I write in the mornings, before I do anything else (and that includes emailing and going online), because that’s when I’m most productive. I try to write at least 2 pages a day. I try to keep my weekly objectives low so they’ll be manageable and I won’t be discouraged or disappointed. Even if I write one page a day, that’s fine. The important thing is to make progress.

I write a weekly plan every Sunday to keep me focused during the week. In this planner I include my morning writing schedule and everything else I need to do during the afternoons and evenings—reviews, interviews, blogging, proposals, editing, etc. If I have errands, I put them there too. I find that without my planner, I’m all over the place and find it difficult to work on several projects simultaneously. I look at this planner a few times during the day to help me stay focused.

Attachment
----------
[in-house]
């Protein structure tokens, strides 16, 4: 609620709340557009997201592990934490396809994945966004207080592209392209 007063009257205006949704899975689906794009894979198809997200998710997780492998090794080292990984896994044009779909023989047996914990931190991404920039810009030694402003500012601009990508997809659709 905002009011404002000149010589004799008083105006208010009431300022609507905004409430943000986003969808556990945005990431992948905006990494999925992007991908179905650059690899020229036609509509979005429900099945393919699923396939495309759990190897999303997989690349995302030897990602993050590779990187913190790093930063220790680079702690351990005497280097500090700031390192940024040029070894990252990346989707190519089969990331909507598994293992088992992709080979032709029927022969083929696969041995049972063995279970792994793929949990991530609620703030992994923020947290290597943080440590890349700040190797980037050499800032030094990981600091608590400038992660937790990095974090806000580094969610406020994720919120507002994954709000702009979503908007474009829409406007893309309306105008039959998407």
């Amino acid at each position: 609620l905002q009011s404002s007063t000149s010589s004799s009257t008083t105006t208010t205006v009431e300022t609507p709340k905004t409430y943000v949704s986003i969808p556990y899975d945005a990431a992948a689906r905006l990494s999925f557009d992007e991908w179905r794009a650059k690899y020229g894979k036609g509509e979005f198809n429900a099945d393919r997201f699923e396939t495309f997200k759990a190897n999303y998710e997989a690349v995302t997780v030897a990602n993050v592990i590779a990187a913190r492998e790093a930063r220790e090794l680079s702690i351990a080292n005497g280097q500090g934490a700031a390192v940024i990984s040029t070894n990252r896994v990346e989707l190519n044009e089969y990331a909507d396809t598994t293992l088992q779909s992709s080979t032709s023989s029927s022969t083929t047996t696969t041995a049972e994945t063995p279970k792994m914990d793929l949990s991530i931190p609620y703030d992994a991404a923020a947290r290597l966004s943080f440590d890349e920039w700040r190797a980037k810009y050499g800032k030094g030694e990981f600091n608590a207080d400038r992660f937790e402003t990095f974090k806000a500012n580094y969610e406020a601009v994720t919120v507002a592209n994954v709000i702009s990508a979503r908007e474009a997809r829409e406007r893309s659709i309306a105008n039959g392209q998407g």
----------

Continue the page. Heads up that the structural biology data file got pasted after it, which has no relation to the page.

I find emailing incredibly distracting, so nowadays I use emailing as a reward after I’ve done my daily morning writing.

I take weekends off, though I save Sunday afternoons to do most of my blogging—but this is fun.

FUN QUESTION: Human kids or canine kids – and why?

Let me just say one thing: pets don’t answer back!

What are the addresses of [all] your website(s) and blog(s): (main website) (children’s books)

Blogs: (children’s books)

And of course, Amigo’s blog,

1 comment:

  1. Thanks you so much for featuring me and my work! :-)